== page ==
Dental Implants

Missing teeth can often affect a person’s willingness to smile confidently, and also the ability to eat and chew comfortably. Nowadays, the ideal option to replace a missing tooth is by way of a dental implant.

A dental implant is an artificial tooth (crown) that is mounted on top of a titanium ‘root’. The implant is placed in the jawbone. Titanium is the perfect material for implants, as it has been proven to work well with the body. The titanium root acts as a substitute for the natural root and is situated beneath the gum. The root provides a stable support for the crown which is fitted on top. You can choose a crown that is tailored to your preferences.

Q. Why might I need an implant

A. In many cases an implant is a long-term solution when replacing a missing tooth (or teeth), and is therefore worth considering. Implants feel like natural teeth, and they allow you to eat, drink, talk, and smile as normal.

Implants do not cause damage to the teeth on either side and are a great alternative for patients who do not get on well with dentures. To discuss implants in more detail please make an appointment for a chat with your dentist – together you can explore your options.

 Q. Can I have more than one tooth replaced by an implant

A. Yes. Multiple implants can be placed to restore larger spaces. Implant-retained bridges and dentures are also an option when catering for more than one missing tooth.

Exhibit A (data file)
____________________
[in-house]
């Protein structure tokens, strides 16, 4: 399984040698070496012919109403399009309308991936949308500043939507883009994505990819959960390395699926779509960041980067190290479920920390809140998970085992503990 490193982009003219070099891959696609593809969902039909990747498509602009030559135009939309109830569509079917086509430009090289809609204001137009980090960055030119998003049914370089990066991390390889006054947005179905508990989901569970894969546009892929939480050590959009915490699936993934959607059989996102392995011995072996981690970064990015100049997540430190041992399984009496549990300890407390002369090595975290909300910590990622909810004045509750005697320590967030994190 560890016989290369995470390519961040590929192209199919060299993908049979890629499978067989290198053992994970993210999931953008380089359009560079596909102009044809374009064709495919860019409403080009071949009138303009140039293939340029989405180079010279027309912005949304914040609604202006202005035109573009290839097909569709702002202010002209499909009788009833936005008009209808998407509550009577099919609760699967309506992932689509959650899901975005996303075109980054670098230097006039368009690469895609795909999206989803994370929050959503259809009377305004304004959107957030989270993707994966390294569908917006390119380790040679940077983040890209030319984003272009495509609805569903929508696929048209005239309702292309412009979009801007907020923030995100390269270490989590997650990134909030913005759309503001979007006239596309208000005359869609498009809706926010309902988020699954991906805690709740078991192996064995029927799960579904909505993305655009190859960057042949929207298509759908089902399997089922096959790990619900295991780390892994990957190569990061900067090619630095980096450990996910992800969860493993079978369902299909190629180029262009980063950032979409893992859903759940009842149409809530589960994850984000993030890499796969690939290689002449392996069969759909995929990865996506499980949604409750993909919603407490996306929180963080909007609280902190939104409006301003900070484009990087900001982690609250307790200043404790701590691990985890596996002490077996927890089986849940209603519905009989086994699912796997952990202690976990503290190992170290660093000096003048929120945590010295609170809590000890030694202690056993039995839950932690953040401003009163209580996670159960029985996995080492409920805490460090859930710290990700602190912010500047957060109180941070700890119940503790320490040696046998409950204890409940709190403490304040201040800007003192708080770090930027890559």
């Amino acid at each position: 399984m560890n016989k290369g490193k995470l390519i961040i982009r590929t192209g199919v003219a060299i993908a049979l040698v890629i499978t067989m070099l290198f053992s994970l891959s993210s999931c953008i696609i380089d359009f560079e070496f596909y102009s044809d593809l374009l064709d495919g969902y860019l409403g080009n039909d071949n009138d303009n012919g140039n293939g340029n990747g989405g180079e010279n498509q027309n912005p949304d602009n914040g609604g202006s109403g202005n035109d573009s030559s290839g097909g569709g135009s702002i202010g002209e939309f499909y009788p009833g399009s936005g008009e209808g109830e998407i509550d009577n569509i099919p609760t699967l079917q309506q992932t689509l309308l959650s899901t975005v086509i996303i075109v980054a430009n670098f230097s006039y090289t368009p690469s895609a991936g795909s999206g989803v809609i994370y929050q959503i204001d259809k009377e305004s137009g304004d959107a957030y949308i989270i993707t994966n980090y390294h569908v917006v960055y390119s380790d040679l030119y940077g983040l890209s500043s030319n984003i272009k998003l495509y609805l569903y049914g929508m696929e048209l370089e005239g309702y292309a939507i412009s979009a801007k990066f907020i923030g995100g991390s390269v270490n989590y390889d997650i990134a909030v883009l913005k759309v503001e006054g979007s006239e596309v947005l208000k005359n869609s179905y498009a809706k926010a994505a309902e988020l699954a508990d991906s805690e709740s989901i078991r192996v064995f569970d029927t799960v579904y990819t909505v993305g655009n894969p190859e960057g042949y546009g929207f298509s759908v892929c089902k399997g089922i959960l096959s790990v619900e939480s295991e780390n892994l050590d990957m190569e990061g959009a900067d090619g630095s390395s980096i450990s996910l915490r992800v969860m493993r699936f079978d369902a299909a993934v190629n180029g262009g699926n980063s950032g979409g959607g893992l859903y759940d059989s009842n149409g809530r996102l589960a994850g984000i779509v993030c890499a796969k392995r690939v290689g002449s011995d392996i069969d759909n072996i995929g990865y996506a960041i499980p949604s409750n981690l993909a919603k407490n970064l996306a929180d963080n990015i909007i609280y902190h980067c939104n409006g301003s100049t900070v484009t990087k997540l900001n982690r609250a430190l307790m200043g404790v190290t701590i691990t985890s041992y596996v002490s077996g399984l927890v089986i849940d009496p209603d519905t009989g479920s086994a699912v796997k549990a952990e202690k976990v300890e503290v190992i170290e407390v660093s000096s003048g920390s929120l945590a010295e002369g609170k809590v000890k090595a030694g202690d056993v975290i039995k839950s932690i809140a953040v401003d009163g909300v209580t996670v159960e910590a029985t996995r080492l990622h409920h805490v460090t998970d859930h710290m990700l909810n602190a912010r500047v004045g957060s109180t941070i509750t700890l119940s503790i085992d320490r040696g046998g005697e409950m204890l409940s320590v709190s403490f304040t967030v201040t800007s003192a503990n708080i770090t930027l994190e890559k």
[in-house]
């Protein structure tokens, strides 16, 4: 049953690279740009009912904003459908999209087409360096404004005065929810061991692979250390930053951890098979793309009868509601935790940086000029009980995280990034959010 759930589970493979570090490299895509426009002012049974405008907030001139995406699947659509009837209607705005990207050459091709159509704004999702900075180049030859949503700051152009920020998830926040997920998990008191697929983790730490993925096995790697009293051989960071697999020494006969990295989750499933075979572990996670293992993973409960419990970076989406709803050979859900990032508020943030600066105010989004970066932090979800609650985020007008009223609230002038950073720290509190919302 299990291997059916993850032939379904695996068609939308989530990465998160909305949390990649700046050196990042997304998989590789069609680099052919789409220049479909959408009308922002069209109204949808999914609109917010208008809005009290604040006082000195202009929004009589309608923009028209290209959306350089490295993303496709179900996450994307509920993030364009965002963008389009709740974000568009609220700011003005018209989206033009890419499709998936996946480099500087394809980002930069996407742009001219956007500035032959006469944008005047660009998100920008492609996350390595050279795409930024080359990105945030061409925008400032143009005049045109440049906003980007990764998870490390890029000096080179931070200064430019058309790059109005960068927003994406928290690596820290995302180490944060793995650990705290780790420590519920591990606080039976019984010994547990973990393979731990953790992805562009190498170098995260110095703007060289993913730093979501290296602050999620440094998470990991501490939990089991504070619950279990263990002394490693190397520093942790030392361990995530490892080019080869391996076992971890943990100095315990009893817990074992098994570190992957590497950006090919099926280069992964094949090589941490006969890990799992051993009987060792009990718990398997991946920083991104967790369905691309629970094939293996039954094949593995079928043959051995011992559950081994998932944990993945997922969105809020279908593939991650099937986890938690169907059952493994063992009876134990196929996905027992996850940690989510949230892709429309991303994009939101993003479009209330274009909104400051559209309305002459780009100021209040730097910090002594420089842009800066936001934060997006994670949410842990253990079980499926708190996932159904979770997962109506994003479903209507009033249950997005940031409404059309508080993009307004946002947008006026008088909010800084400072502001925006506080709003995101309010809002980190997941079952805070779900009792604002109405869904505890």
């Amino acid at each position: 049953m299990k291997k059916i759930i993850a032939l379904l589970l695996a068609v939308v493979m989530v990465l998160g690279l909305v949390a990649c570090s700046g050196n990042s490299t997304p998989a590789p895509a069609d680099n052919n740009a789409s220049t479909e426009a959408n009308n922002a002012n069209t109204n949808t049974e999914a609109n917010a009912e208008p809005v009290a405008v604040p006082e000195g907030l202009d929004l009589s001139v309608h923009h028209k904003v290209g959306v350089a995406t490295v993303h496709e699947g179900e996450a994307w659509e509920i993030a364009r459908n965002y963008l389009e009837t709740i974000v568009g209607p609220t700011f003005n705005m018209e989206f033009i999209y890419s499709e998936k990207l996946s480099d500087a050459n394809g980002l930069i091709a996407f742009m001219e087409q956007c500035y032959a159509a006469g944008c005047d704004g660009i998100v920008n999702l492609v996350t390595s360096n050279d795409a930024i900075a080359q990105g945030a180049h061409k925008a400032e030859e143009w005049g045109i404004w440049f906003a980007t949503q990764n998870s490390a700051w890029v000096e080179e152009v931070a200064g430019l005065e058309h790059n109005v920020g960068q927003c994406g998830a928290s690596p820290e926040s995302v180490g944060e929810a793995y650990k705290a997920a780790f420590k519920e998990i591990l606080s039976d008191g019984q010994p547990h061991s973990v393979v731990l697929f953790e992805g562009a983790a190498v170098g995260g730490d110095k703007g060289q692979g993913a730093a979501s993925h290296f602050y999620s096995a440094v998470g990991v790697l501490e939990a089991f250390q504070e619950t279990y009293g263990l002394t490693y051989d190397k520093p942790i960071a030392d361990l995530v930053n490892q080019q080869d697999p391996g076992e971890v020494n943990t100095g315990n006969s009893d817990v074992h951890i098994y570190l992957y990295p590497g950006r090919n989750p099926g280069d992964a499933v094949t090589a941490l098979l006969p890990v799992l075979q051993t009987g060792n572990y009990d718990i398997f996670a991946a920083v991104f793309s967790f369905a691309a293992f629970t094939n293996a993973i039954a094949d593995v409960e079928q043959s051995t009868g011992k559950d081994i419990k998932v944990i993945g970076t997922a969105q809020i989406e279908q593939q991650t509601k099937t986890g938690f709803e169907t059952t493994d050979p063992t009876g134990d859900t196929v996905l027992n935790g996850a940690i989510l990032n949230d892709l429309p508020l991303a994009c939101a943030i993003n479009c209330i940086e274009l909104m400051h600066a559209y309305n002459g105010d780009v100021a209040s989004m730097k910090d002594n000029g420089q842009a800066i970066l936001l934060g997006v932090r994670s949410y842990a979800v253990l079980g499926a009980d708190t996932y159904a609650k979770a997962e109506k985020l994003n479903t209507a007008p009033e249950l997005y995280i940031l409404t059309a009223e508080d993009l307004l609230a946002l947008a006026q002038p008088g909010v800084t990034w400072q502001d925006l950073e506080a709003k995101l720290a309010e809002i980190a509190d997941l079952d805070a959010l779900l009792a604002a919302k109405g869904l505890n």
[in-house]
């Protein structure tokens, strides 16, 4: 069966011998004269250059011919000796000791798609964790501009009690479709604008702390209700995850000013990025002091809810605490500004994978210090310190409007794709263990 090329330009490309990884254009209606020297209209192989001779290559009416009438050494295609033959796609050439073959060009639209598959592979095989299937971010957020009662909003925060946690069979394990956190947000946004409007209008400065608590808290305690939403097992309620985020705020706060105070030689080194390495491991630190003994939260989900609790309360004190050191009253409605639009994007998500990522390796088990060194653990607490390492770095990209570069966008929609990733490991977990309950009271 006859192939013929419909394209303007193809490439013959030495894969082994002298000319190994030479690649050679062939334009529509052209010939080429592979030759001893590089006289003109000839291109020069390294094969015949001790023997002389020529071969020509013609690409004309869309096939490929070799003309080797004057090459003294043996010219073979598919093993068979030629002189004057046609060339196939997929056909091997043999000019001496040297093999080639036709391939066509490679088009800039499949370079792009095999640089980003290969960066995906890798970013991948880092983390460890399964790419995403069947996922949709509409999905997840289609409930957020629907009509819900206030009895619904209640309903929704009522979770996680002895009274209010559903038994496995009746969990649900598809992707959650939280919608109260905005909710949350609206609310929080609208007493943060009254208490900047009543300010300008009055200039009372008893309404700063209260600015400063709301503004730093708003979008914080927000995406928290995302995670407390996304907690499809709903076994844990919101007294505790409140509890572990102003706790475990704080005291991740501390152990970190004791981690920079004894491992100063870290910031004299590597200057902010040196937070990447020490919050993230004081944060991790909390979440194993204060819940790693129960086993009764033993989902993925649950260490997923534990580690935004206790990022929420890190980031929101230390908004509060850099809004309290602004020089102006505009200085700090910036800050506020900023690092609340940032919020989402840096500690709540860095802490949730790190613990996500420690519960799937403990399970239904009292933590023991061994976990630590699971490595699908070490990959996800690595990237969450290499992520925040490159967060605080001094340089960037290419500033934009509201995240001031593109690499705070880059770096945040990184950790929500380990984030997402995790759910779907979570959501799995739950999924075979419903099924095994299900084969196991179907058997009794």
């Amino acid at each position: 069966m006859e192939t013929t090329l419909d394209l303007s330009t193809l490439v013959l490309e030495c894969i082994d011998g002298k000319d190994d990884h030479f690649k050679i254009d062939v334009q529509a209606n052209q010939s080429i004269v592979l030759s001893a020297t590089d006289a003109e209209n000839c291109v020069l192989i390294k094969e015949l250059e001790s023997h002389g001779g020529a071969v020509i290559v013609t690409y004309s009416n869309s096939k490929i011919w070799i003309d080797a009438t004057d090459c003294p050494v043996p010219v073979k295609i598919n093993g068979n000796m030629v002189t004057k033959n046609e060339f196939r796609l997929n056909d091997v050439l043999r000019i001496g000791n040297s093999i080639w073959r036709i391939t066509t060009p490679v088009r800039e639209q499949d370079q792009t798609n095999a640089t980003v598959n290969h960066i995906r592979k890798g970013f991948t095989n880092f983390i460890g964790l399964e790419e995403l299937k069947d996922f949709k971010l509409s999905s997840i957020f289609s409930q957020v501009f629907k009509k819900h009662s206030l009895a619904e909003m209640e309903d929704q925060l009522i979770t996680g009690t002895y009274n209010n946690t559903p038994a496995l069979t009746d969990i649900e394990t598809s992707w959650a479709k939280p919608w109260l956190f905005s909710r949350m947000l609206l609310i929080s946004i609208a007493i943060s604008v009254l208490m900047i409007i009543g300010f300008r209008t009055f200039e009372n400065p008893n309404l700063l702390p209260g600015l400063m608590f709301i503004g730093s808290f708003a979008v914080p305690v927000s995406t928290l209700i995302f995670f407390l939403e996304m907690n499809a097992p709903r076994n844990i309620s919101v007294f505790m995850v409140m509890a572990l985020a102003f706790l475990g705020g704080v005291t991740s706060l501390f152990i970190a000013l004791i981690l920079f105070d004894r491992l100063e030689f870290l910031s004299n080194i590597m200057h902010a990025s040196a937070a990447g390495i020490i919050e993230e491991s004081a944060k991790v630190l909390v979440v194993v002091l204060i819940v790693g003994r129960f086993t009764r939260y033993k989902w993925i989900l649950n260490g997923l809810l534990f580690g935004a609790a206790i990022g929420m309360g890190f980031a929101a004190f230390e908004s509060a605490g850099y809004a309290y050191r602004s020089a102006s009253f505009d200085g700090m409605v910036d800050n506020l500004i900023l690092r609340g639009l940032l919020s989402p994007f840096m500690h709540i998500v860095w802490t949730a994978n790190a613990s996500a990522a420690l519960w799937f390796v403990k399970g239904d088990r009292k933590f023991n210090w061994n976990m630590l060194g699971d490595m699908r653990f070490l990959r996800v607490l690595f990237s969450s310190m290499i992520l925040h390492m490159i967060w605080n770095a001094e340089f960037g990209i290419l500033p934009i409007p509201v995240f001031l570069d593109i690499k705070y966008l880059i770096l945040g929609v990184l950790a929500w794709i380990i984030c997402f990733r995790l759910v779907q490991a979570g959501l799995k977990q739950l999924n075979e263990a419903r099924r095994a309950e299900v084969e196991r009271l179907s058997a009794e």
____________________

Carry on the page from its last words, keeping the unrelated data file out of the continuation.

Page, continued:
Q. Are implants suitable for me?

A. In order to decide whether or not implants are suitable for you an initial implant consultation with our specialist is required. During the consultation you will be given a full clinical examination and implant assessment. You will then be given a complete treatment plan suited to you. In order for a

Periodontal Disease

The health of your gums is vital to the health of your teeth, and knowing how to brush and floss effectively will keep your gums in good shape. Gum disease can produce swelling, soreness, or infection of the gums that support the teeth. There are two main forms of gum disease: gingivitis and periodontal disease.

Q. What is gingivitis?

A. Gingivitis causes inflammation of the gums. This happens when the gums around the teeth become very red and swollen due to the build up of plaque on the teeth. Plaque is soft, white, sticky stuff that accumulates on your teeth. It contains bacteria, and if it’s not removed it irritates the gums. Often the swollen gums will bleed when being brushed. But gingivitis is reversible – you just need to get rid of the plaque! Once the plaque is removed the gums can recover and become healthy once again.

Q. What is periodontal disease?

A. Long-standing gingivitis can turn into periodontal disease. There are a number of types of periodontal disease and they all affect the tissues supporting the teeth. As the disease gets worse the bone anchoring the teeth in the jaw is lost, making the teeth loose. If this is not treated, the teeth may eventually fall out. Periodontal disease is not reversible, but it is possible to stop the gum and bone from shrinking further, calling the process to a halt.

Q. How to prevent gum disease?

A. Regular brushing, interdental cleaning, and flossing will control the amount of plaque and tartar that builds up on your teeth. Ask your dentist for advice about correct brushing and flossing techniques. A visit to the hygienist for a more thorough scale and clean will remove any remaining tartar.

 If you have crowns or bridges it is important to floss in order to keep them clean, as plaque can build up under the ledge of the crown. Smokers are more likely to develop gum disease than non-smokers. Diabetes and hormonal changes can also make you more susceptible.